Elsewhere on the album, Dasher examines romance on the folky ‘What Does It Mean?’ This track features his most playful lyrics, as on the second verse: “Emotions, potions, oceans filled with creatures big & small, laughin’, cryin’, dyin’, tryin’ hard to get along. And clustered, flustered folks falter righting the same fence, binding it together a single word that makes no sense.” The track makes for a nice, whimsical interlude on what being in love does to our psyche. Meanwhile, Dasher treats love with reverence and realism on ‘Follow Me.’ Penned by Roger Allen Wade and Tom Grant, ‘Follow Me’ is the only song on great big sky that Dasher didn’t write or co-write. In the song, Dasher asks the love of his life for lifelong commitment and remembrance after his passing, but with honesty that the journey together may be difficult and uncertain. There is wisdom and sincerity in Dasher’s voice as he conveys the challenges and wonder of the leap of faith that is love in one of the album’s best lines, “Truth, it’s a journey for one in ten thousand, and true love is even harder to find.”
‘Ride Along’ picks up on the journey of the man we met in ‘Hello Sky,’ the man who, unable and unwilling to face his responsibilities at home, seeks solace in a long ride with nature and the “great big sky” as his only companions, and “where the only thing that can follow you are the tears in your eyes.” Dasher is impressively unafraid to play with the “strong, silent” cowboy archetype by presenting his characters as weighed down by conscience and their inadequacy to rise to their responsibilities. That is also Dasher’s approach when he finally has his lone ranger ride back home to face the end of his marriage, to tell his partner that he simply cannot be the husband she wants on the raw and tired ‘I’ve Tried (I’m Dry).’ It’s a mournful traditional country ballad that feels even more realistic because of the touch of bitterness in Dasher’s lyrics. Our noble cowboy feels a little grittier and a little more attainable because he can’t help but hint that he was faced with unattainable expectations at home. After that catharsis, Dasher’s cowboy is ready to mix and mingle on the upbeat ‘Take You Home,’ as he invites a new interest home with him to indulge in their mutual physical attraction, no matter what judgmental onlookers may have to say about it. The quirky ‘Sun’ has a Jimmy Buffett-like beachy feel – an odd development, but one that fits with the metaphor Dasher cleverly uses to sum up his cowboy’s struggles with the weight of his responsibilities. Like the sun, “No, no I ain’t ever goin’ away, I’ll just choose when or not to come out.”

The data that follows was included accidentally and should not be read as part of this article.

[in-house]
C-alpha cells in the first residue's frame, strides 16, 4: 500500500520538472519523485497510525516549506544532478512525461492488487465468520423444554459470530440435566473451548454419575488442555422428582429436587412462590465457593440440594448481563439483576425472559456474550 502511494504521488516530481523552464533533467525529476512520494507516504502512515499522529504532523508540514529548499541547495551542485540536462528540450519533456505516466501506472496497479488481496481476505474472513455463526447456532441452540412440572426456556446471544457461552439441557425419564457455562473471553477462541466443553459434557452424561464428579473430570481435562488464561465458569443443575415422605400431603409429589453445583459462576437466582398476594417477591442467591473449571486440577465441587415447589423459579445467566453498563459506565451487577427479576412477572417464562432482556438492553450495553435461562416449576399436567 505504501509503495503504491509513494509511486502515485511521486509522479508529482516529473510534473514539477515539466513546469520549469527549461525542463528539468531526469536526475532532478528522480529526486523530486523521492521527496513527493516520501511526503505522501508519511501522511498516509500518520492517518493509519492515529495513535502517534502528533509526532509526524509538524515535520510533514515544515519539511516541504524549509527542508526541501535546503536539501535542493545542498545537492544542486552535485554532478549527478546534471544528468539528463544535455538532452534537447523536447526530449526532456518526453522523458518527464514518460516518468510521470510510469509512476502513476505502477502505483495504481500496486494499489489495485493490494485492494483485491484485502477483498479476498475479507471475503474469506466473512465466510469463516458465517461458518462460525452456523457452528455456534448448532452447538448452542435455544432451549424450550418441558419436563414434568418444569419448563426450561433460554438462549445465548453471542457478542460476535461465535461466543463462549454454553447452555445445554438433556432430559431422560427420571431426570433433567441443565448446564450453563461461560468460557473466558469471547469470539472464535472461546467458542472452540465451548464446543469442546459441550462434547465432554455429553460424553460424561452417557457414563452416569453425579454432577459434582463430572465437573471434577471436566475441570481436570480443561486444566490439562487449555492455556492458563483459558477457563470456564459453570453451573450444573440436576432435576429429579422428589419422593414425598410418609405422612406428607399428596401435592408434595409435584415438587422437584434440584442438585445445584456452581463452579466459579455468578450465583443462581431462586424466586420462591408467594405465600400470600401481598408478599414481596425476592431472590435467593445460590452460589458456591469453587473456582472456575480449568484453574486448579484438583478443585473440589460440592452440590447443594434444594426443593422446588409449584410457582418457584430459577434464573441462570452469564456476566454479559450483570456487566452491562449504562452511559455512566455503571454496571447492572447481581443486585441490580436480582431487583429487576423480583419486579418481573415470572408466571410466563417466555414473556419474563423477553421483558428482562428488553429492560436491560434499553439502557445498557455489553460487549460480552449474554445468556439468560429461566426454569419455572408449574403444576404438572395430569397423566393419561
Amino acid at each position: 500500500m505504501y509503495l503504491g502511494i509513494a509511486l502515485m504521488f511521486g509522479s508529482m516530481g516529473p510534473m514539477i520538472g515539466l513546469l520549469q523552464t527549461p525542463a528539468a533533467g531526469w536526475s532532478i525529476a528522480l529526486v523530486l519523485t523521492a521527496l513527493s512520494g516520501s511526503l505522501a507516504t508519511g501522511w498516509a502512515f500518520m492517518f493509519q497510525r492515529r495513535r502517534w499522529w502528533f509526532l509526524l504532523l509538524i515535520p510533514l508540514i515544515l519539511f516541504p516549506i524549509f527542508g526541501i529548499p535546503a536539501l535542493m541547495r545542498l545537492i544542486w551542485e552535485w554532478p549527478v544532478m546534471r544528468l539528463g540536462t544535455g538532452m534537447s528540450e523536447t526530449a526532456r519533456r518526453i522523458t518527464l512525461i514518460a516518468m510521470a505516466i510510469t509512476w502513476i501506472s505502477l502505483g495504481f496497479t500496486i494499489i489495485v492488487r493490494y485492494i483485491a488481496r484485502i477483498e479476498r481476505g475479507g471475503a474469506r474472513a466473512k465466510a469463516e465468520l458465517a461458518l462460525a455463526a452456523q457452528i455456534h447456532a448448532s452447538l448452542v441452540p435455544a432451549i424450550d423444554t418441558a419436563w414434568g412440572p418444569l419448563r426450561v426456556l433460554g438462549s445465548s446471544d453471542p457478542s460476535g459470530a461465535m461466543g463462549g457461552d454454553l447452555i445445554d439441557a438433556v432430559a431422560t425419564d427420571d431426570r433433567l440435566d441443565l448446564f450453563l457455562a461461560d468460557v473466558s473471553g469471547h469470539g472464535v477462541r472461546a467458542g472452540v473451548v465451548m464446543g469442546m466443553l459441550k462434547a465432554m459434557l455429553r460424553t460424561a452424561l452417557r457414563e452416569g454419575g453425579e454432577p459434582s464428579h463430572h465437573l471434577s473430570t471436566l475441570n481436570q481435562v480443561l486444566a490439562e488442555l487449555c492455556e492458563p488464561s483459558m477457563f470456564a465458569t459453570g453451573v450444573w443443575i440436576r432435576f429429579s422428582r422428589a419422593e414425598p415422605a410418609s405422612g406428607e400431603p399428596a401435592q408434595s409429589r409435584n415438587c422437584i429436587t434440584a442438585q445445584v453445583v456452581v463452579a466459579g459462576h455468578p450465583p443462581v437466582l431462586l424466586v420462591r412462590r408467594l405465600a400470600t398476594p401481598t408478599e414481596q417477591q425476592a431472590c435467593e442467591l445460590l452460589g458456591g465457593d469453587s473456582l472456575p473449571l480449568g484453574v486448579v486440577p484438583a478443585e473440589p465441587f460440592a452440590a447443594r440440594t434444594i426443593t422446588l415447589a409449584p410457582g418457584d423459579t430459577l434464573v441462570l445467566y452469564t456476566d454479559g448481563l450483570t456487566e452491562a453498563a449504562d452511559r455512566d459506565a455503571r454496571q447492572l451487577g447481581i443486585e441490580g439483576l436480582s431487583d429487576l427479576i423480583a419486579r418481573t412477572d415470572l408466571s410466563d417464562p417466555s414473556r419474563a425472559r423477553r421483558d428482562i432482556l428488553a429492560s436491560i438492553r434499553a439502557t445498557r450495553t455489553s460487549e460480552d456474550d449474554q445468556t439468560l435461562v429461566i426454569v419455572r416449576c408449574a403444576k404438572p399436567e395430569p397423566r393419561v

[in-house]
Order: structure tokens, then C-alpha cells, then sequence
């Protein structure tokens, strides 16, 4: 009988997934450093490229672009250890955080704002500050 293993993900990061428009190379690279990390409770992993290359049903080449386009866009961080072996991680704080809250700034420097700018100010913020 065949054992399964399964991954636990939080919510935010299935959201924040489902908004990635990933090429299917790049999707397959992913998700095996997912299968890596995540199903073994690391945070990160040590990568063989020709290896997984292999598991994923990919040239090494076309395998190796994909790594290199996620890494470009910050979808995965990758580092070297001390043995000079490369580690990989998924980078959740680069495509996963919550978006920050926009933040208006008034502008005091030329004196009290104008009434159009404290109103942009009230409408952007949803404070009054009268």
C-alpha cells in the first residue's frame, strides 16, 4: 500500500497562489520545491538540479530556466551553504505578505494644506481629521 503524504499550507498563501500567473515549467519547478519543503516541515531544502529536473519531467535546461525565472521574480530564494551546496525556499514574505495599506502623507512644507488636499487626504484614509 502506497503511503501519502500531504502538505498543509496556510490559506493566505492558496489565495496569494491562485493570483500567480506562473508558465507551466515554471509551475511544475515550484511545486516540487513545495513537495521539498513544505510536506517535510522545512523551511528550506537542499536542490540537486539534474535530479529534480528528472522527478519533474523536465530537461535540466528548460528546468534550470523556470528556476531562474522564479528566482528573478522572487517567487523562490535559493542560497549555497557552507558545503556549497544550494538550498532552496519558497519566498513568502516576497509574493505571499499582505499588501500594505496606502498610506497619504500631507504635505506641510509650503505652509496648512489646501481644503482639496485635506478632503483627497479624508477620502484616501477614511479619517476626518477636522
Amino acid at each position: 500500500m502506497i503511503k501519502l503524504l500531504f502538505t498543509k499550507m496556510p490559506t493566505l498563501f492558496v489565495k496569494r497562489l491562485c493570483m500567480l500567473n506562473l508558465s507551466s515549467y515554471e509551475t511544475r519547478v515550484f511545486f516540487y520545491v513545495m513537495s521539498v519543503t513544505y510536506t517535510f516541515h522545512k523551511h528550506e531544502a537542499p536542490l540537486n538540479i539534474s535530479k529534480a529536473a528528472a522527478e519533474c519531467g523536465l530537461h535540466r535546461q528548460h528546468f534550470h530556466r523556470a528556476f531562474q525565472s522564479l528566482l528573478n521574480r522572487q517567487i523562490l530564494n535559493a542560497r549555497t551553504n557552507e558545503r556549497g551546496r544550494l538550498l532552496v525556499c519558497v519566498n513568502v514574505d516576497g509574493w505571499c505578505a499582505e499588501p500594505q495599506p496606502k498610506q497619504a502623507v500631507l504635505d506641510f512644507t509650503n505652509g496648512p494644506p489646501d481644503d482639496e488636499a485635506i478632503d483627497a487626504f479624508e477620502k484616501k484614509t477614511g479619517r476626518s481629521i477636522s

With his mix of traditional country and folk storytelling, sweet melodies, expressive and rich vocals, and smart, poignant, and sometimes piercing lyrics, Daryl Wayne Dasher makes a strong case for the continued relevance of Western music in the mainstream landscape. great big sky isn’t just music for “old farts” hung up on glory days gone by, it is a reminder that American history is full of complex characters whose struggles still shed welcome light on the uncertainties we face in the modern day, wherever we live.